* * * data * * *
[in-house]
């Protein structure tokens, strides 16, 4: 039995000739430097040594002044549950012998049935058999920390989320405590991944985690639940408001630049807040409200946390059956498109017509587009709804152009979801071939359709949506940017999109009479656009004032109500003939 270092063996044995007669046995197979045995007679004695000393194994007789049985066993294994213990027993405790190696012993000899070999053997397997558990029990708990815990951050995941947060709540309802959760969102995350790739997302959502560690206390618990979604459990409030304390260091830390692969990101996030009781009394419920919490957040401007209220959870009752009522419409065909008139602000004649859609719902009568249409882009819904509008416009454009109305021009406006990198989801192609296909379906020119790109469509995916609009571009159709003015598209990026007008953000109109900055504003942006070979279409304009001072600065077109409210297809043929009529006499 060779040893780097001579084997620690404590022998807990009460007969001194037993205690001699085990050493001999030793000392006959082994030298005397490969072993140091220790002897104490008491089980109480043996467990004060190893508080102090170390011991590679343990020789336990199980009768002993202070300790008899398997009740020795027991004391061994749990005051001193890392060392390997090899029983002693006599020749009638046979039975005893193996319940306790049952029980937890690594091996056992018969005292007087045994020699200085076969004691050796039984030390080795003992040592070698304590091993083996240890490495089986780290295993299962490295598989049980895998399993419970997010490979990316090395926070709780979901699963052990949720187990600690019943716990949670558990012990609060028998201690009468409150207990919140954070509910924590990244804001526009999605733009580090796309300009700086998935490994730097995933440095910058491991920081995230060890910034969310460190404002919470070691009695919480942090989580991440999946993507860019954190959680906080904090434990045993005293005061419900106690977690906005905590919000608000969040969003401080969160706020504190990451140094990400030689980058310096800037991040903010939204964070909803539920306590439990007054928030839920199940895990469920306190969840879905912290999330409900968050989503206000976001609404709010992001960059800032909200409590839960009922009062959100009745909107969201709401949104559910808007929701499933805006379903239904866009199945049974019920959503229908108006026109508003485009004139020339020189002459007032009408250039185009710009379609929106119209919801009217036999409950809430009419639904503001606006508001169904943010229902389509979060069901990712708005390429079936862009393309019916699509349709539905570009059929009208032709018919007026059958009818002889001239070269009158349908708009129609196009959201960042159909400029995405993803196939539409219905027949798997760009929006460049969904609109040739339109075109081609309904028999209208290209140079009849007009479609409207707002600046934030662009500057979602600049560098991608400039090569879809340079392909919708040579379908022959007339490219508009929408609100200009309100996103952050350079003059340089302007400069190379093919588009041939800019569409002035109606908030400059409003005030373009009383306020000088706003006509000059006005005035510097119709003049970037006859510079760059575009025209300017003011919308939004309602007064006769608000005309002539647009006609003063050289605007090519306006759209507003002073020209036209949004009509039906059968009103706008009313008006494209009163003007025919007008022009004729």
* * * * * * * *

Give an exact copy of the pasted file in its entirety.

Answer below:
[in-house]
């Protein structure tokens, strides 16, 4: 039995000739430097040594002044549950012998049935058999920390989320405590991944985690639940408001630049807040409200946390059956498109017509587009709804152009979801071939359709949506940017999109009479656009004032109500003939 270092063996044995007669046995197979045995007679004695000393194994007789049985066993294994213990027993405790190696012993000899070999053997397997558990029990708990815990951050995941947060709540309802959760969102995350790739997302959502560690206390618990979604459990409030304390260091830390692969990101996030009781009394419920919490957040401007209220959870009752009522419409065909008139602000004649859609719902009568249409882009819904509008416009454009109305021009406006990198989801192609296909379906020119790109469509995916609009571009159709003015598209990026007008953000109109900055504003942006070979279409304009001072600065077109409210297809043929009529006499 060779040893780097001579084997620690404590022998807990009460007969001194037993205690001699085990050493001999030793000392006959082994030298005397490969072993140091220790002897104490008491089980109480043996467990004060190893508080102090170390011991590679343990020789336990199980009768002993202070300790008899398997009740020795027991004391061994749990005051001193890392060392390997090899029983002693006599020749009638046979039975005893193996319940306790049952029980937890690594091996056992018969005292007087045994020699200085076969004691050796039984030390080795003992040592070698304590091993083996240890490495089986780290295993299962490295598989049980895998399993419970997010490979990316090395926070709780979901699963052990949720187990600690019943716990949670558990012990609060028998201690009468409150207990919140954070509910924590990244804001526009999605733009580090796309300009700086998935490994730097995933440095910058491991920081995230060890910034969310460190404002919470070691009695919480942090989580991440999946993507860019954190959680906080904090434990045993005293005061419900106690977690906005905590919000608000969040969003401080969160706020504190990451140094990400030689980058310096800037991040903010939204964070909803539920306590439990007054928030839920199940895990469920306190969840879905912290999330409900968050989503206000976001609404709010992001960059800032909200409590839960009922009062959100009745909107969201709401949104559910808007929701499933805006379903239904866009199945049974019920959503229908108006026109508003485009004139020339020189002459007032009408250039185009710009379609929106119209919801009217036999409950809430009419639904503001606006508001169904943010229902389509979060069901990712708005390429079936862009393309019916699509349709539905570009059929009208032709018919007026059958009818002889001239070269009158349908708009129609196009959201960042159909400029995405993803196939539409219905027949798997760009929006460049969904609109040739339109075109081609309904028999209208290209140079009849007009479609409207707002600046934030662009500057979602600049560098991608400039090569879809340079392909919708040579379908022959007339490219508009929408609100200009309100996103952050350079003059340089302007400069190379093919588009041939800019569409002035109606908030400059409003005030373009009383306020000088706003006509000059006005005035510097119709003049970037006859510079760059575009025209300017003011919308939004309602007064006769608000005309002539647009006609003063050289605007090519306006759209507003002073020209036209949004009509039906059968009103706008009313008006494209009163003007025919007008022009004729």